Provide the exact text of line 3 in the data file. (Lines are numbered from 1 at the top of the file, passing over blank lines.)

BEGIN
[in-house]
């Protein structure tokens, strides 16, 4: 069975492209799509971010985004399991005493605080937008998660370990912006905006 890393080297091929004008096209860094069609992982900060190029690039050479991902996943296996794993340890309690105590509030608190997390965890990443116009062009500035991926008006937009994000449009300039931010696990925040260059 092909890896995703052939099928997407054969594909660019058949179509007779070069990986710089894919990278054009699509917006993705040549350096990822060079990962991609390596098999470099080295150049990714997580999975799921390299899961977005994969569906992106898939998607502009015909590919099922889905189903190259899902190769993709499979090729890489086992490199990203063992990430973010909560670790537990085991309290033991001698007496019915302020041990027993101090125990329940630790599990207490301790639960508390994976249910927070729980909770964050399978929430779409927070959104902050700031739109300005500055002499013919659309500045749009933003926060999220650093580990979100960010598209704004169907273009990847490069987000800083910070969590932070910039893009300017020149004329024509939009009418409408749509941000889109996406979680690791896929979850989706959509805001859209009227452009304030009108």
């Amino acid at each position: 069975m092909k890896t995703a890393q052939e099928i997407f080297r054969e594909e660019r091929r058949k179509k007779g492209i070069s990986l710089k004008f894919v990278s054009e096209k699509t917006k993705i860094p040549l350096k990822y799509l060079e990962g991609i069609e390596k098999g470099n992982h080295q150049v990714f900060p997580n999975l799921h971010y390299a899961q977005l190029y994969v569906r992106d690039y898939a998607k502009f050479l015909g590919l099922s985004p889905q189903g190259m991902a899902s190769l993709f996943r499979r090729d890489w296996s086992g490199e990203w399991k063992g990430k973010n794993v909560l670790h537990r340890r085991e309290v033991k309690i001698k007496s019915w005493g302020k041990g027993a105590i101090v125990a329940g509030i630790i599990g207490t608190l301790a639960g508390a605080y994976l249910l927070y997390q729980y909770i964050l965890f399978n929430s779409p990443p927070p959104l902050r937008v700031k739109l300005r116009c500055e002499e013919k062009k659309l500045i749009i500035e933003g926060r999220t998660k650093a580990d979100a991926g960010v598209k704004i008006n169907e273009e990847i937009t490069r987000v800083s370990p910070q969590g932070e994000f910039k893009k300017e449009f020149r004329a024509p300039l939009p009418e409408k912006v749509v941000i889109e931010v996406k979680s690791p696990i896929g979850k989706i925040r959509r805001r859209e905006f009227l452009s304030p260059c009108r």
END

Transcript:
């Amino acid at each position: 069975m092909k890896t995703a890393q052939e099928i997407f080297r054969e594909e660019r091929r058949k179509k007779g492209i070069s990986l710089k004008f894919v990278s054009e096209k699509t917006k993705i860094p040549l350096k990822y799509l060079e990962g991609i069609e390596k098999g470099n992982h080295q150049v990714f900060p997580n999975l799921h971010y390299a899961q977005l190029y994969v569906r992106d690039y898939a998607k502009f050479l015909g590919l099922s985004p889905q189903g190259m991902a899902s190769l993709f996943r499979r090729d890489w296996s086992g490199e990203w399991k063992g990430k973010n794993v909560l670790h537990r340890r085991e309290v033991k309690i001698k007496s019915w005493g302020k041990g027993a105590i101090v125990a329940g509030i630790i599990g207490t608190l301790a639960g508390a605080y994976l249910l927070y997390q729980y909770i964050l965890f399978n929430s779409p990443p927070p959104l902050r937008v700031k739109l300005r116009c500055e002499e013919k062009k659309l500045i749009i500035e933003g926060r999220t998660k650093a580990d979100a991926g960010v598209k704004i008006n169907e273009e990847i937009t490069r987000v800083s370990p910070q969590g932070e994000f910039k893009k300017e449009f020149r004329a024509p300039l939009p009418e409408k912006v749509v941000i889109e931010v996406k979680s690791p696990i896929g979850k989706i925040r959509r805001r859209e905006f009227l452009s304030p260059c009108r």